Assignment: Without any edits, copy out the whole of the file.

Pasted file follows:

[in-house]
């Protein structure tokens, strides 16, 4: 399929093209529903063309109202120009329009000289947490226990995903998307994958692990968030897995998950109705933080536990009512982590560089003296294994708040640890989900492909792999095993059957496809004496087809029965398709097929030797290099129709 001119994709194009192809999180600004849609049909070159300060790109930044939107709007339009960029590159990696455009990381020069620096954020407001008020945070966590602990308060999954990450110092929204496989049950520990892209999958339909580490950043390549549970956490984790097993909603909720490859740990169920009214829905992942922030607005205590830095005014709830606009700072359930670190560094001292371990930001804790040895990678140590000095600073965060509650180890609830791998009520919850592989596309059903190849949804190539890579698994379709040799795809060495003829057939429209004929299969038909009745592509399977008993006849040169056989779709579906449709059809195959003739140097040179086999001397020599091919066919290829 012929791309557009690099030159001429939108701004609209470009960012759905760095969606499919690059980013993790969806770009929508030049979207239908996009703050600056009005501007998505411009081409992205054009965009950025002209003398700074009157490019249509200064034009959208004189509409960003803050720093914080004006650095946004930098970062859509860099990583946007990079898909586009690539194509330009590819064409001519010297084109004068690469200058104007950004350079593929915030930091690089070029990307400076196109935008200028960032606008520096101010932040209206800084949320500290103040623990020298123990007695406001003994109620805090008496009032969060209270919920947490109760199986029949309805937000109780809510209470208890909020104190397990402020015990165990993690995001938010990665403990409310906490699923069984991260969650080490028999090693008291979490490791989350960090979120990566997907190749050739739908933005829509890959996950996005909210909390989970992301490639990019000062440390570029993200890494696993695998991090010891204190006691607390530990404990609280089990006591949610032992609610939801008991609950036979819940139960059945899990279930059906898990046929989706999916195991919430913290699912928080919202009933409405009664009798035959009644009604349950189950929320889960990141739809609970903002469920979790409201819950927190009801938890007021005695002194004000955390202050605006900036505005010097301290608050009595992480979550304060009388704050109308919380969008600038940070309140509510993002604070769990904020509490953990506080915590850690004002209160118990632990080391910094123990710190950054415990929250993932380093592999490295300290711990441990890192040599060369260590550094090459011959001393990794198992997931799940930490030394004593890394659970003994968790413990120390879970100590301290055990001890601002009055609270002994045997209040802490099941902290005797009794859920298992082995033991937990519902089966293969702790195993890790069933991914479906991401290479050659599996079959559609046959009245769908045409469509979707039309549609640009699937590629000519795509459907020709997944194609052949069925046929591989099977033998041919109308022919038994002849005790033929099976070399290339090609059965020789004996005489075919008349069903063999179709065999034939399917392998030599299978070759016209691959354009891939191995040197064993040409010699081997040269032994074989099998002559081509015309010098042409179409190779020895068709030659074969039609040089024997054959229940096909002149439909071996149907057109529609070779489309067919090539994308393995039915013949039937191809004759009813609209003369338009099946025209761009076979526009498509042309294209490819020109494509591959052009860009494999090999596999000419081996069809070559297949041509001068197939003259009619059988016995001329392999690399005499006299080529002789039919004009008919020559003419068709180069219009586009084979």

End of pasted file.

[in-house]
């Protein structure tokens, strides 16, 4: 399929093209529903063309109202120009329009000289947490226990995903998307994958692990968030897995998950109705933080536990009512982590560089003296294994708040640890989900492909792999095993059957496809004496087809029965398709097929030797290099129709 001119994709194009192809999180600004849609049909070159300060790109930044939107709007339009960029590159990696455009990381020069620096954020407001008020945070966590602990308060999954990450110092929204496989049950520990892209999958339909580490950043390549549970956490984790097993909603909720490859740990169920009214829905992942922030607005205590830095005014709830606009700072359930670190560094001292371990930001804790040895990678140590000095600073965060509650180890609830791998009520919850592989596309059903190849949804190539890579698994379709040799795809060495003829057939429209004929299969038909009745592509399977008993006849040169056989779709579906449709059809195959003739140097040179086999001397020599091919066919290829 012929791309557009690099030159001429939108701004609209470009960012759905760095969606499919690059980013993790969806770009929508030049979207239908996009703050600056009005501007998505411009081409992205054009965009950025002209003398700074009157490019249509200064034009959208004189509409960003803050720093914080004006650095946004930098970062859509860099990583946007990079898909586009690539194509330009590819064409001519010297084109004068690469200058104007950004350079593929915030930091690089070029990307400076196109935008200028960032606008520096101010932040209206800084949320500290103040623990020298123990007695406001003994109620805090008496009032969060209270919920947490109760199986029949309805937000109780809510209470208890909020104190397990402020015990165990993690995001938010990665403990409310906490699923069984991260969650080490028999090693008291979490490791989350960090979120990566997907190749050739739908933005829509890959996950996005909210909390989970992301490639990019000062440390570029993200890494696993695998991090010891204190006691607390530990404990609280089990006591949610032992609610939801008991609950036979819940139960059945899990279930059906898990046929989706999916195991919430913290699912928080919202009933409405009664009798035959009644009604349950189950929320889960990141739809609970903002469920979790409201819950927190009801938890007021005695002194004000955390202050605006900036505005010097301290608050009595992480979550304060009388704050109308919380969008600038940070309140509510993002604070769990904020509490953990506080915590850690004002209160118990632990080391910094123990710190950054415990929250993932380093592999490295300290711990441990890192040599060369260590550094090459011959001393990794198992997931799940930490030394004593890394659970003994968790413990120390879970100590301290055990001890601002009055609270002994045997209040802490099941902290005797009794859920298992082995033991937990519902089966293969702790195993890790069933991914479906991401290479050659599996079959559609046959009245769908045409469509979707039309549609640009699937590629000519795509459907020709997944194609052949069925046929591989099977033998041919109308022919038994002849005790033929099976070399290339090609059965020789004996005489075919008349069903063999179709065999034939399917392998030599299978070759016209691959354009891939191995040197064993040409010699081997040269032994074989099998002559081509015309010098042409179409190779020895068709030659074969039609040089024997054959229940096909002149439909071996149907057109529609070779489309067919090539994308393995039915013949039937191809004759009813609209003369338009099946025209761009076979526009498509042309294209490819020109494509591959052009860009494999090999596999000419081996069809070559297949041509001068197939003259009619059988016995001329392999690399005499006299080529002789039919004009008919020559003419068709180069219009586009084979």